Rangers 6, Rays 1
Nick Tepesch charged a slow grounder by Kelly Johnson and couldn't decide what to do once he got to the ball.
The resulting infield single when the right-hander was cruising along with a two-hitter in the eighth inning of his major league debut was about the only mistake he made.
Tepesch held Tampa Bay to a run on four hits in 7 1-3 innings, Lance Berkman had a key two-run single among three hits and the Texas Rangers beat the Rays 6-1 Tuesday night.
''I should have picked it up and thrown it to first, but the way it spun I for some reason thought it might go foul,'' Tepesch said. ''Just kind of a bad decision, to be honest with you.''
A bad decision, perhaps, but one made amid a bunch of good pitches from Tepesch, a 24-year-old in his third pro season out of Missouri who won the No. 5 starter's spot in spring training while the Rangers wait for Colby Lewis to return from elbow surgery.
After a couple of shaky innings early, Tepesch retired 12 straight batters before Johnson's dribbler up the first-base line. When Desmond Jennings followed with his second double, manager Ron Washington visited the mound for a chat that lasted several seconds before he gave Tepesch a pat on the chest and signaled to the bullpen.
''Tremendous makeup,'' Washington said. ''Trusts his stuff, knows what he's capable of doing. Never gets outside of himself. Those are the traits we saw in spring training.''
Roberto Hernandez (0-2) gave up eight hits and six runs - five earned - in 6 2-3 innings.
Berkman put Texas ahead 2-1 in the third on a two-run bloop single that just eluded diving second baseman Ben Zobrist in right-center. Ian Kinsler scored from first after breaking quickly and getting around third just as the ball was landing.
Texas reliever Jason Frasor got Shelley Duncan on a fly to right for the final out, a much less dramatic ending than Monday when Joe Nathan earned his 300th save on a strike call that plate umpire Marty Foster later acknowledged was wrong.
''We lost the battle of inches,'' Rays manager Joe Maddon said. ''Berkman hits a softie to center. That's how the ball rolls sometimes.''
After a 1-2-3 first, Tepesch walked the bases loaded in the second, getting a visit from pitching coach Mike Maddux after a two-out pass to Yunel Escobar. Tepesch walked Jose Molina after Maddux left, but struck out Johnson on three pitches, the last a 79 mph curveball after hitting 94 mph on a fastball to Evan Longoria earlier in the inning.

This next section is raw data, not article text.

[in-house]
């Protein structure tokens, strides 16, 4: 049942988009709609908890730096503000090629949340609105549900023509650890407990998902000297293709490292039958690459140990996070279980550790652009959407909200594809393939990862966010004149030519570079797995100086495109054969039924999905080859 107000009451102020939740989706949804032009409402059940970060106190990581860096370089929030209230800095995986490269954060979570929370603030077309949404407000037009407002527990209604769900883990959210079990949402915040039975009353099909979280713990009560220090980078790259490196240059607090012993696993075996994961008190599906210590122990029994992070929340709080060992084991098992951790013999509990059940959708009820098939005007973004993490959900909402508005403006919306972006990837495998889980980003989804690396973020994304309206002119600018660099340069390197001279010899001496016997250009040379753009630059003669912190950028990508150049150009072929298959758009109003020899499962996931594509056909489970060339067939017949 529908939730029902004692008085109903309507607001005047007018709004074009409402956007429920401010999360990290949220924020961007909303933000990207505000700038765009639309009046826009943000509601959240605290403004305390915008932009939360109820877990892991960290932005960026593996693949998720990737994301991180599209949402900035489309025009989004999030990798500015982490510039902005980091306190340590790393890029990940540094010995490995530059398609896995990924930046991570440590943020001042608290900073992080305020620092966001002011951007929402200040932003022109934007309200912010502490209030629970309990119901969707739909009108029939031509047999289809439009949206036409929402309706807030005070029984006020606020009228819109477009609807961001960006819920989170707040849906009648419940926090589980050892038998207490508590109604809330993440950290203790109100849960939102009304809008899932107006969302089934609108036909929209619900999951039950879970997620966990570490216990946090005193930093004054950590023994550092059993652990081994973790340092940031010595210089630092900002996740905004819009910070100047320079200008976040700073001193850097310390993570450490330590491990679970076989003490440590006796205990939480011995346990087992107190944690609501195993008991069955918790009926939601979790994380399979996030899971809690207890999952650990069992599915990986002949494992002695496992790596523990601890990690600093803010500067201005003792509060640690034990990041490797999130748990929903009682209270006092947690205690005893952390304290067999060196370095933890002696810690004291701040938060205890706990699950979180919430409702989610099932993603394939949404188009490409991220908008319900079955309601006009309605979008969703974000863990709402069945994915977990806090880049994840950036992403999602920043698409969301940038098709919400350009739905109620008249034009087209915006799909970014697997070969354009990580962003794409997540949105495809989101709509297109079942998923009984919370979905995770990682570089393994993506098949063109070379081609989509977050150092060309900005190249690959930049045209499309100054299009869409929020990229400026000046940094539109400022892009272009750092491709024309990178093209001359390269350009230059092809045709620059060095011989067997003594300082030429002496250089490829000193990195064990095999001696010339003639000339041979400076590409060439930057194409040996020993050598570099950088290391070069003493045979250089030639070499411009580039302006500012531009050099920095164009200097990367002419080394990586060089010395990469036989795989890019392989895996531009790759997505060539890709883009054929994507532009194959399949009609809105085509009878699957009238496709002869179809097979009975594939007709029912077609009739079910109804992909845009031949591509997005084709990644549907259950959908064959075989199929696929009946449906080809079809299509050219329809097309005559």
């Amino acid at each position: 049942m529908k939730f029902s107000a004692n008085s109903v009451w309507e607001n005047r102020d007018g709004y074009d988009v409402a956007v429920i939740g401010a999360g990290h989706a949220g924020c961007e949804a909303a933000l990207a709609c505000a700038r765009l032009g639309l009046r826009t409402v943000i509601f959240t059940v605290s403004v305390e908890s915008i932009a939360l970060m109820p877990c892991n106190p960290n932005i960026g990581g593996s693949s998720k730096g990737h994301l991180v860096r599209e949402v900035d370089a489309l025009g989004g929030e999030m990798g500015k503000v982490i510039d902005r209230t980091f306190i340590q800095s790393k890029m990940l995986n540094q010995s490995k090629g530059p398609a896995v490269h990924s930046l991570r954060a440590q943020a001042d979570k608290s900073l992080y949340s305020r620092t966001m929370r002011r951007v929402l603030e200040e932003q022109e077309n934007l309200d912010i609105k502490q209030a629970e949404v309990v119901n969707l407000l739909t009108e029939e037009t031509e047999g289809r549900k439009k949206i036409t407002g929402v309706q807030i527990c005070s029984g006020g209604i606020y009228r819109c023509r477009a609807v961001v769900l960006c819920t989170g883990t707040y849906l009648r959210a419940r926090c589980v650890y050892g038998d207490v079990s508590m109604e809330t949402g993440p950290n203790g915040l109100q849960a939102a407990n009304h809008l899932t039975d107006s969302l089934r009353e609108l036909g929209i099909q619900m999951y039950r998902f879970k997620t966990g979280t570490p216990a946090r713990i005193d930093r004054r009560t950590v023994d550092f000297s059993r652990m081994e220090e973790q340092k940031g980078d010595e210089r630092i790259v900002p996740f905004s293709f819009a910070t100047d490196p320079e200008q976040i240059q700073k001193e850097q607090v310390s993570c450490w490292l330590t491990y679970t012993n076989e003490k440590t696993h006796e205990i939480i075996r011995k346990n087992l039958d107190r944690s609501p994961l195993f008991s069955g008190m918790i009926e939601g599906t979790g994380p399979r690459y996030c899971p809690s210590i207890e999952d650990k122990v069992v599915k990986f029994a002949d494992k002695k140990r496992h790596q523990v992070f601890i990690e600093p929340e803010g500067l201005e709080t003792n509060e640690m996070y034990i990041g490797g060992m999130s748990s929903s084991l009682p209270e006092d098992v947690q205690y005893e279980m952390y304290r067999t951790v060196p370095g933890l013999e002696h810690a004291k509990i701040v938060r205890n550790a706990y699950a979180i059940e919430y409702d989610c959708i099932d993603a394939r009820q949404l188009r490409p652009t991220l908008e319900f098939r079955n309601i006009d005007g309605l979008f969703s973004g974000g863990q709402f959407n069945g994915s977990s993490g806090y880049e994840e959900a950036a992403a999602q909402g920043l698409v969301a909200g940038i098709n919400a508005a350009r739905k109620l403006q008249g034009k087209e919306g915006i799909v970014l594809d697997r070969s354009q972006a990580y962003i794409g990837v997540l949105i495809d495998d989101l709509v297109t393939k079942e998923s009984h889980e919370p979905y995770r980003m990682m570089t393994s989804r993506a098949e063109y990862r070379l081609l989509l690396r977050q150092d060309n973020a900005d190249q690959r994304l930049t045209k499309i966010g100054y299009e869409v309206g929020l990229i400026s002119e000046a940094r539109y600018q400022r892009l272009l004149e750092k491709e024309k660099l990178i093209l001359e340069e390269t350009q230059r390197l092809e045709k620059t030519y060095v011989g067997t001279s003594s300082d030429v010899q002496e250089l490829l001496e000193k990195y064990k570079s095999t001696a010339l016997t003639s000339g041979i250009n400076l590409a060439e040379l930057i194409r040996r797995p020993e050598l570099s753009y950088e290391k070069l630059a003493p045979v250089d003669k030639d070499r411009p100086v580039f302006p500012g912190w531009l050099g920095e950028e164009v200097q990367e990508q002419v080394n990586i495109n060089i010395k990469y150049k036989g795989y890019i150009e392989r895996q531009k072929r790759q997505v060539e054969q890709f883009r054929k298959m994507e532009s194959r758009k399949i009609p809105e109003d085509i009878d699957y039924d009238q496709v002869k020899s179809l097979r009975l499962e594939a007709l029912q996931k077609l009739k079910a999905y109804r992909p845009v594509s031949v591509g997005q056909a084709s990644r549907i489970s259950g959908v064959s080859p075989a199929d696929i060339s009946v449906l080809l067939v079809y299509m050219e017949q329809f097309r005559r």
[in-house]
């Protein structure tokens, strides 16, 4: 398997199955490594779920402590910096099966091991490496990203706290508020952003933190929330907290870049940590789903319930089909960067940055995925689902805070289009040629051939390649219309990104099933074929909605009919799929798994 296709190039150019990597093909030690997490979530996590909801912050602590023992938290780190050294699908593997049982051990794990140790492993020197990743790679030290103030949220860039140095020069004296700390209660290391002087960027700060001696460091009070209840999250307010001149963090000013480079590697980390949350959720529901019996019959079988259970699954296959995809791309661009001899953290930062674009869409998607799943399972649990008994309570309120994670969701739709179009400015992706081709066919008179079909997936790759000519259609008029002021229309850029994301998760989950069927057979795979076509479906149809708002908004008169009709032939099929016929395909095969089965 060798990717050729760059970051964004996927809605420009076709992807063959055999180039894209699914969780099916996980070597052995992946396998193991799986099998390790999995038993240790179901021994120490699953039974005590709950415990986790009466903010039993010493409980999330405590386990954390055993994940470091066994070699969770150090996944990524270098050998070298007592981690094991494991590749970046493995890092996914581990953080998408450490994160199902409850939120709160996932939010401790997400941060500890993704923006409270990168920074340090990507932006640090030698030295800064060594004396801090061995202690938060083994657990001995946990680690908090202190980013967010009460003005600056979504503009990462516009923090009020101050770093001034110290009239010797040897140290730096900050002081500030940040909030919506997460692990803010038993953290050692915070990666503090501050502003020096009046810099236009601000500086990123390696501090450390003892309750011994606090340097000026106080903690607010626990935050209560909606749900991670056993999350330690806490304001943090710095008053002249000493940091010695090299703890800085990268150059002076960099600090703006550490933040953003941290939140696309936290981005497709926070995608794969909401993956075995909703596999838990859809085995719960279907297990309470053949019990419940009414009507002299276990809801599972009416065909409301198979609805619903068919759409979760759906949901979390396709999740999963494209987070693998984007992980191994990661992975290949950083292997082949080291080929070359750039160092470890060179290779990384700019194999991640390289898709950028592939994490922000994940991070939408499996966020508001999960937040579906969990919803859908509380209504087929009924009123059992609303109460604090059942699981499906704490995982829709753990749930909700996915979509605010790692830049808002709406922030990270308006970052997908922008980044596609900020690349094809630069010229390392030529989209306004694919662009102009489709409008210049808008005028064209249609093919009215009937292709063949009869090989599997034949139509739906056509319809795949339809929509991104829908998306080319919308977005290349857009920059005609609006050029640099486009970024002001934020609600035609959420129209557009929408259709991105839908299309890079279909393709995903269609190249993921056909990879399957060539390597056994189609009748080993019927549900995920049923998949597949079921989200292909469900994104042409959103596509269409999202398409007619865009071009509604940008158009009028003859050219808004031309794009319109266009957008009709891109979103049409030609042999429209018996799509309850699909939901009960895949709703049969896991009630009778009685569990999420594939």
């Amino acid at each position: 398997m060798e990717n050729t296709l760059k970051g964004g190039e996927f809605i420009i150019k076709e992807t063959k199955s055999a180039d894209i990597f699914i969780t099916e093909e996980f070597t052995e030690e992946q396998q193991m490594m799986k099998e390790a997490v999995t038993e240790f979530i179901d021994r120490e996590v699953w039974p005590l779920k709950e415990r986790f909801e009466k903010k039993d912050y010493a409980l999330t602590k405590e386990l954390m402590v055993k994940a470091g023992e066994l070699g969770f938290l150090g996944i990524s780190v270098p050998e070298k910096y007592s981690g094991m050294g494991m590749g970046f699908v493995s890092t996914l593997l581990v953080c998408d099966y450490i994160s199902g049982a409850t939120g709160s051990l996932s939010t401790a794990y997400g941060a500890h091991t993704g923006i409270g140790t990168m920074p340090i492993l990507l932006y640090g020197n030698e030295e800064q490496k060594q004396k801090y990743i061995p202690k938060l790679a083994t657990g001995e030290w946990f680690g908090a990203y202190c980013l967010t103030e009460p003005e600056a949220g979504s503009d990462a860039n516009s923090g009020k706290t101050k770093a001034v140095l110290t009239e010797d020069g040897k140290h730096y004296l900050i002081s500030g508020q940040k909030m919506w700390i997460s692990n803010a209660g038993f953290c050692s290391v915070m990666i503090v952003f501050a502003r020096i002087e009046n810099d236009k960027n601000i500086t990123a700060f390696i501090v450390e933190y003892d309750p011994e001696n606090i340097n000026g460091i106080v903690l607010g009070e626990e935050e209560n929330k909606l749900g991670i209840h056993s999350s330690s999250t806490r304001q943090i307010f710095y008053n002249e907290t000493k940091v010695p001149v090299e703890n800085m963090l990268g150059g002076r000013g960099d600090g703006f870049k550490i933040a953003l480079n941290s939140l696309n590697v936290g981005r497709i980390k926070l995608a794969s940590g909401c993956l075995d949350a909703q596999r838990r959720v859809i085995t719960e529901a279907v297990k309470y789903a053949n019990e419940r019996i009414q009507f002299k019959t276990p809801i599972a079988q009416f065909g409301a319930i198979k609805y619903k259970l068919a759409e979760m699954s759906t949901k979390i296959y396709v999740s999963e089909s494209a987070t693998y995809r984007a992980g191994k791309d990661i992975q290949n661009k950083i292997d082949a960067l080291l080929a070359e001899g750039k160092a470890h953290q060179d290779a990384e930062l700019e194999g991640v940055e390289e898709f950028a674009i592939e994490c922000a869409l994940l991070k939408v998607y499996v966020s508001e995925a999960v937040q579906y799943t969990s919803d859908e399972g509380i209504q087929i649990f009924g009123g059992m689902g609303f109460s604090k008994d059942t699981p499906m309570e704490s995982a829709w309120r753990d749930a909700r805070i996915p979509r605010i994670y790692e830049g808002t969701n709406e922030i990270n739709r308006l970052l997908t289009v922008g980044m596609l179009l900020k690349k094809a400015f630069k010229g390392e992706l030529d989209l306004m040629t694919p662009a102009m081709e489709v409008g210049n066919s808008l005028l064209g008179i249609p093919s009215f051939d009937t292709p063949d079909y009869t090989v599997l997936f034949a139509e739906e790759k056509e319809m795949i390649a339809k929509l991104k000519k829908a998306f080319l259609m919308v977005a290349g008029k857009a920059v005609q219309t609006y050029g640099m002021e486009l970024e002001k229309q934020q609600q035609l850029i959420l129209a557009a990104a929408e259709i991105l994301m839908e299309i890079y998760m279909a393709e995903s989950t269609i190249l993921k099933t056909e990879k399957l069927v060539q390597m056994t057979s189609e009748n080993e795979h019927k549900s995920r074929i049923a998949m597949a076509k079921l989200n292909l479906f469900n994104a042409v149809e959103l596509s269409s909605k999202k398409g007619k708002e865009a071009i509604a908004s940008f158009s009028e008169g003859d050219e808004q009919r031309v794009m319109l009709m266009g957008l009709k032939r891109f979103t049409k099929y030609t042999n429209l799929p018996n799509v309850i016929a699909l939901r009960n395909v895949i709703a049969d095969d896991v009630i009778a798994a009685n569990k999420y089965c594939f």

Jennings had a leadoff double in the third, but the Rays only got one run after consecutive groundouts from Matt Joyce, Zobrist, who drove home Jennings, and Evan Longoria.
''Big league debuts can usually go one of two ways. They can either go really well or go really bad,'' Rangers catcher A.J. Pierzynski said. ''Once he got out of the second and third innings, you could see it kind of relaxed him and we got him a lead and he really settled in and did a great job.''
Robbie Ross kept Tepesch's line intact by getting Joyce on a popout and Zobrist on a grounder with runners at second and third.
''Well, I guess you could have thrown a complete-game shutout, but other than that ...'' Berkman said. ''That's pretty tough to beat. He pitched great.''
Leonys Martin, born the same year as Tepesch but no longer a rookie because of too much service time last year, had two singles and scored three times for the Rangers.
Martin started the seventh with a single, went to third when Kinsler was thrown out trying to stretch a single and scored when Elvis Andrus hit a slow roller up the third base line. Berkman doubled and was replaced by pinch-runner Craig Gentry, who scored from second on an error by first baseman James Loney to put the Rangers up 6-1.
Zobrist, who was at the plate for Foster's botched call on Monday, went 0 for 4 with an RBI.
NOTES: The Rangers are leaning toward skipping LHP Matt Harrison in the rotation Thursday at Seattle because of a sore back. He's still scheduled to start, but canceled a bullpen session Tuesday. ... Rays RHP Jeff Niemann said his decision to have season-ending shoulder surgery came after his arm simply didn't respond to a move to the bullpen. The former starter said it was difficult trying to get ready to pitch every day. He estimated the recovery time at nine to 12 months.